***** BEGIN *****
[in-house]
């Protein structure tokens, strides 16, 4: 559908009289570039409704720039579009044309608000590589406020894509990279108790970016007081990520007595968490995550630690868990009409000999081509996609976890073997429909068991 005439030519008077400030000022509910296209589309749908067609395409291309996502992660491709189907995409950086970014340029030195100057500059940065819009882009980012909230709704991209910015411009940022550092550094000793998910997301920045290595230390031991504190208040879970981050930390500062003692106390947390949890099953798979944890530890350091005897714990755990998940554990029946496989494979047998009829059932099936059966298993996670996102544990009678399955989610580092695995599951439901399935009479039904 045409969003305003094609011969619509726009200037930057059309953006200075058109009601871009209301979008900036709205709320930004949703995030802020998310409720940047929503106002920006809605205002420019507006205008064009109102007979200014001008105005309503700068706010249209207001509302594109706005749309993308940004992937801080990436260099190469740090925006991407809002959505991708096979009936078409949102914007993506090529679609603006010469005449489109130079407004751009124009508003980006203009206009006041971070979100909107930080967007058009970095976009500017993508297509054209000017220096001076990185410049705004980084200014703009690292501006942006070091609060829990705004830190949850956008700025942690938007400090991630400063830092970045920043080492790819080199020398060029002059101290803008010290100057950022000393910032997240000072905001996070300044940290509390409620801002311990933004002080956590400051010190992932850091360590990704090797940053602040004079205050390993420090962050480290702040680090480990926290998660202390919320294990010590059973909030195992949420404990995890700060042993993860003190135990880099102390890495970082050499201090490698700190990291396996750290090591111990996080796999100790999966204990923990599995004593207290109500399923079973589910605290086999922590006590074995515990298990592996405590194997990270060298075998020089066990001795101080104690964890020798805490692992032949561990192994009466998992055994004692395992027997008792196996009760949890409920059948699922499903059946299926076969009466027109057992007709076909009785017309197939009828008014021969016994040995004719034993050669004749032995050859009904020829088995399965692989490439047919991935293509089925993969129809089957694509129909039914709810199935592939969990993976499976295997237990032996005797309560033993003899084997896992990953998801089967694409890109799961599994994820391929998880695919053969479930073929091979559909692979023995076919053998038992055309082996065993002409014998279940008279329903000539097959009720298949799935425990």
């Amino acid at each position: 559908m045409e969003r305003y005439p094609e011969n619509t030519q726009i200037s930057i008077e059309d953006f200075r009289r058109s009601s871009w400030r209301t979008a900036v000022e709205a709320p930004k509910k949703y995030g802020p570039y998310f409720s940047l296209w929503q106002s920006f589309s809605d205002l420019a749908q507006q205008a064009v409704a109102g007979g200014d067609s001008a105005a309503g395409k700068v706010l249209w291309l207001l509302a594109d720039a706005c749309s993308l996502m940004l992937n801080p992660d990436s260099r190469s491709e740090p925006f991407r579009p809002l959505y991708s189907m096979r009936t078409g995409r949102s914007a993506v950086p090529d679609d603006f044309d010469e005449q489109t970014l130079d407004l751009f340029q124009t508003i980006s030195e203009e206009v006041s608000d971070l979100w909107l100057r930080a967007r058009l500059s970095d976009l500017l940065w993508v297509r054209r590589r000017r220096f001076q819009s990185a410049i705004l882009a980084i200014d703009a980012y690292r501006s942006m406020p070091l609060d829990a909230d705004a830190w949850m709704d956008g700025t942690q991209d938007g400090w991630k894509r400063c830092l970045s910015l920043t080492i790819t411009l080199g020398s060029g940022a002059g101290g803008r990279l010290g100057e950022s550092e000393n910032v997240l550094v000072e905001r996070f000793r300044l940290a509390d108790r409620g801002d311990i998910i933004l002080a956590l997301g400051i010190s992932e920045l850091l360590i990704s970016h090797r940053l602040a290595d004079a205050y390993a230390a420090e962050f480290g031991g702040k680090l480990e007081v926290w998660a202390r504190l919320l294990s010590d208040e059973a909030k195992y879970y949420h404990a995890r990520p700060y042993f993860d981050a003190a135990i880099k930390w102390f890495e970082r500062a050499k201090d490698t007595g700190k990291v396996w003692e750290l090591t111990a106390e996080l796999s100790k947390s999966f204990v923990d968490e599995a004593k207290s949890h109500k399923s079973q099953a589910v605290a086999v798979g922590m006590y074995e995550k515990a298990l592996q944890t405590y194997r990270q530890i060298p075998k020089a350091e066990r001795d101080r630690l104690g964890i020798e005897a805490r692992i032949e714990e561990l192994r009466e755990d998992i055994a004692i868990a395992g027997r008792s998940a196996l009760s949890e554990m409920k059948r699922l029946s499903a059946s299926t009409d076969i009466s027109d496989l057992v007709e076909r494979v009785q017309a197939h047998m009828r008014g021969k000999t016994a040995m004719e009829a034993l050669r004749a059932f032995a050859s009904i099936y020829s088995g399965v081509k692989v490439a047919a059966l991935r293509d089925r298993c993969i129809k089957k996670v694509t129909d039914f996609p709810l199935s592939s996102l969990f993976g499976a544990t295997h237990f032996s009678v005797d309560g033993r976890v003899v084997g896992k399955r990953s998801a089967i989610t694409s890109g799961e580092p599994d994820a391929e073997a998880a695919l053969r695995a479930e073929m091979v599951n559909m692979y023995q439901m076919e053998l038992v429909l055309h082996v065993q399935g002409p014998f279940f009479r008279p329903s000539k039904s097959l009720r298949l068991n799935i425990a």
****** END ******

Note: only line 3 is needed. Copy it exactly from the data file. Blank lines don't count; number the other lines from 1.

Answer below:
């Amino acid at each position: 559908m045409e969003r305003y005439p094609e011969n619509t030519q726009i200037s930057i008077e059309d953006f200075r009289r058109s009601s871009w400030r209301t979008a900036v000022e709205a709320p930004k509910k949703y995030g802020p570039y998310f409720s940047l296209w929503q106002s920006f589309s809605d205002l420019a749908q507006q205008a064009v409704a109102g007979g200014d067609s001008a105005a309503g395409k700068v706010l249209w291309l207001l509302a594109d720039a706005c749309s993308l996502m940004l992937n801080p992660d990436s260099r190469s491709e740090p925006f991407r579009p809002l959505y991708s189907m096979r009936t078409g995409r949102s914007a993506v950086p090529d679609d603006f044309d010469e005449q489109t970014l130079d407004l751009f340029q124009t508003i980006s030195e203009e206009v006041s608000d971070l979100w909107l100057r930080a967007r058009l500059s970095d976009l500017l940065w993508v297509r054209r590589r000017r220096f001076q819009s990185a410049i705004l882009a980084i200014d703009a980012y690292r501006s942006m406020p070091l609060d829990a909230d705004a830190w949850m709704d956008g700025t942690q991209d938007g400090w991630k894509r400063c830092l970045s910015l920043t080492i790819t411009l080199g020398s060029g940022a002059g101290g803008r990279l010290g100057e950022s550092e000393n910032v997240l550094v000072e905001r996070f000793r300044l940290a509390d108790r409620g801002d311990i998910i933004l002080a956590l997301g400051i010190s992932e920045l850091l360590i990704s970016h090797r940053l602040a290595d004079a205050y390993a230390a420090e962050f480290g031991g702040k680090l480990e007081v926290w998660a202390r504190l919320l294990s010590d208040e059973a909030k195992y879970y949420h404990a995890r990520p700060y042993f993860d981050a003190a135990i880099k930390w102390f890495e970082r500062a050499k201090d490698t007595g700190k990291v396996w003692e750290l090591t111990a106390e996080l796999s100790k947390s999966f204990v923990d968490e599995a004593k207290s949890h109500k399923s079973q099953a589910v605290a086999v798979g922590m006590y074995e995550k515990a298990l592996q944890t405590y194997r990270q530890i060298p075998k020089a350091e066990r001795d101080r630690l104690g964890i020798e005897a805490r692992i032949e714990e561990l192994r009466e755990d998992i055994a004692i868990a395992g027997r008792s998940a196996l009760s949890e554990m409920k059948r699922l029946s499903a059946s299926t009409d076969i009466s027109d496989l057992v007709e076909r494979v009785q017309a197939h047998m009828r008014g021969k000999t016994a040995m004719e009829a034993l050669r004749a059932f032995a050859s009904i099936y020829s088995g399965v081509k692989v490439a047919a059966l991935r293509d089925r298993c993969i129809k089957k996670v694509t129909d039914f996609p709810l199935s592939s996102l969990f993976g499976a544990t295997h237990f032996s009678v005797d309560g033993r976890v003899v084997g896992k399955r990953s998801a089967i989610t694409s890109g799961e580092p599994d994820a391929e073997a998880a695919l053969r695995a479930e073929m091979v599951n559909m692979y023995q439901m076919e053998l038992v429909l055309h082996v065993q399935g002409p014998f279940f009479r008279p329903s000539k039904s097959l009720r298949l068991n799935i425990a």